The way you cook may be just as important to your health as the food itself.
“Advanced glycation end products” (AGE) is a class of toxins that have been linked to inflammation, insulin resistance, diabetes, vascular and kidney disease, and Alzheimer’s. And they are absorbed into your body when you eat animal products cooked or processed at high temperatures. (Think grilling, frying, smoking, or broiling, as well as pasteurizing.)
A recent study published in the Journal of Gerontology: Medical Sciences evaluated 172 healthy men and women in two age groups – a younger group (between the ages of 18 and 45) and an older group (between the ages of 60 and 80). The researchers wanted to determine how age and diet influences the accumulation of AGE in the body.
While researchers found that AGE levels were 35 percent higher in the older group, they could be very high in young, healthy people, as well. In fact, AGE levels in some of the younger, healthy adults in this study were as high as those seen in diabetic patients.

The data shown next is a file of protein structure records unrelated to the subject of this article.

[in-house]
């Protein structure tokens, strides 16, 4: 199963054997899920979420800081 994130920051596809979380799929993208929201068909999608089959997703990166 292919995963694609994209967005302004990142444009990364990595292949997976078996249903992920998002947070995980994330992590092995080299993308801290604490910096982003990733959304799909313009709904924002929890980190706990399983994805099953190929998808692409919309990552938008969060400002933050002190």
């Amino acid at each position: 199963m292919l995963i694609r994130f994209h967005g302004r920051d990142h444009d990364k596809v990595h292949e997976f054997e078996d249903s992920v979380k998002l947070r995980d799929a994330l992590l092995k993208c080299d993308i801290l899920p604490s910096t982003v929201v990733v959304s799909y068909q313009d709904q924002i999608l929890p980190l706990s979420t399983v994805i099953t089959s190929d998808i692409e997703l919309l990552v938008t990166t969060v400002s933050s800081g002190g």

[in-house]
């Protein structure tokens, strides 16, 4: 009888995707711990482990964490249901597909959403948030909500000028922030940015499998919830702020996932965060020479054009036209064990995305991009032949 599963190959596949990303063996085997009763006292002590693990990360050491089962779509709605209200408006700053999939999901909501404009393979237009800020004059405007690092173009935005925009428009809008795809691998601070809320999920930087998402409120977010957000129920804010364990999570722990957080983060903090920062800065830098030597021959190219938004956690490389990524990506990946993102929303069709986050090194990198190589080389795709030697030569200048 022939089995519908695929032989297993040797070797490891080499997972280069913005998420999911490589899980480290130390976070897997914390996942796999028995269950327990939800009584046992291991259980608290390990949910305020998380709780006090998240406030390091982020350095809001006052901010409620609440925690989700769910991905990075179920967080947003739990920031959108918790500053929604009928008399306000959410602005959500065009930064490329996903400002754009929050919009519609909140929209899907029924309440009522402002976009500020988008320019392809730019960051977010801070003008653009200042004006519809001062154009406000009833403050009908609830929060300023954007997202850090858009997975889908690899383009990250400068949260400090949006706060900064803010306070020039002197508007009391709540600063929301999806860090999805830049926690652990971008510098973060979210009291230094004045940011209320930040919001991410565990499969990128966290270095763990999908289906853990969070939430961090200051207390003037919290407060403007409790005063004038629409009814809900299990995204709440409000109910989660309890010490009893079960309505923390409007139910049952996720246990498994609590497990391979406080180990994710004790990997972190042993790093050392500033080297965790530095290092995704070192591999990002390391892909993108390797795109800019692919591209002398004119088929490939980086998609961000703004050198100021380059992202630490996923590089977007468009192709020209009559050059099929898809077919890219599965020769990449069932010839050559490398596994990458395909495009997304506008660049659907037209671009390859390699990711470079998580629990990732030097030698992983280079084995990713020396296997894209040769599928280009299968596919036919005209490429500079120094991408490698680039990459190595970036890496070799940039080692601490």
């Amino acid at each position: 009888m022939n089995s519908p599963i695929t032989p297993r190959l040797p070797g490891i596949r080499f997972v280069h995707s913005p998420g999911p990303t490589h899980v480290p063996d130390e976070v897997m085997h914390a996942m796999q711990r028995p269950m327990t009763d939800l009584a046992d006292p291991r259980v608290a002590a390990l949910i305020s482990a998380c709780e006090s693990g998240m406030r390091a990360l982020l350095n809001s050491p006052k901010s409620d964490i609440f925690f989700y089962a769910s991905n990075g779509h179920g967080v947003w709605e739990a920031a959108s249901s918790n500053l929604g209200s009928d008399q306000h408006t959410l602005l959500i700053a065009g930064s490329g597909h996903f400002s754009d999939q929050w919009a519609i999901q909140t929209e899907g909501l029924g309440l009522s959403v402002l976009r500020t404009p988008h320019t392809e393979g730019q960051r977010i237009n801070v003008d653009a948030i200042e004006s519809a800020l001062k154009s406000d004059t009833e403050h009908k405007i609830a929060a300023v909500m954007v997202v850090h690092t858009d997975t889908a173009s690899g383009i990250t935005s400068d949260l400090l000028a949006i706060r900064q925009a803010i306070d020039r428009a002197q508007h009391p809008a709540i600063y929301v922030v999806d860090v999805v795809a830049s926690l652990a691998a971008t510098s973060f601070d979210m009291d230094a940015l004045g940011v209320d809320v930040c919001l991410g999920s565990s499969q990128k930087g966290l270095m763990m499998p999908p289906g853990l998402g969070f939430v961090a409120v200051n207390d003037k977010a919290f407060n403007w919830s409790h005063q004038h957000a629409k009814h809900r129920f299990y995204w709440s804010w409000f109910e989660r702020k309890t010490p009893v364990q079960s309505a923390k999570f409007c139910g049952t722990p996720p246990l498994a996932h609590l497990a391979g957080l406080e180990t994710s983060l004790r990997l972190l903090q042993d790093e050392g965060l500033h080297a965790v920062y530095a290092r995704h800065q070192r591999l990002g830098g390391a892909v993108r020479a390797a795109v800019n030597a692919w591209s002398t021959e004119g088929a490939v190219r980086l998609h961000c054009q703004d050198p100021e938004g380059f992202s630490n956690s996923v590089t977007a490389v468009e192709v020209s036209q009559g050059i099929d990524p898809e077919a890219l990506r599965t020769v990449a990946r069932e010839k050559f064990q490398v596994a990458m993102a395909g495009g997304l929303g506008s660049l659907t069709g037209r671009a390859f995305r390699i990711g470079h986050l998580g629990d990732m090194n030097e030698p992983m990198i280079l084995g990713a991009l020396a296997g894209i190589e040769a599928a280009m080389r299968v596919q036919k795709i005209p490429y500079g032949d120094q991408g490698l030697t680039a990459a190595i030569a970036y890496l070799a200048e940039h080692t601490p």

The higher the consumption of foods rich in AGE, the higher the blood levels of AGE and CRP and other markers of inflammation… in all the study participants.
So how can you cook to AGE less? It’s pretty simple. Just keep the heat down and maintain the water content in your food. That means enjoying more raw, fresh foods. And when you do turn on the heat, choose to boil, slow-roast, steam, or stew. Also, because pasteurizing promotes AGE, opt for raw milk, cheeses, and juices.
[Ed. Note: Kelley Herring is the founder and CEO of Healing Gourmet (www.healinggourmet.com), and is editor-in-chief of the Healing Gourmet book series. Learn more about how simple lifestyle choices can improve your health by reading ETR's free natural health e-letter.]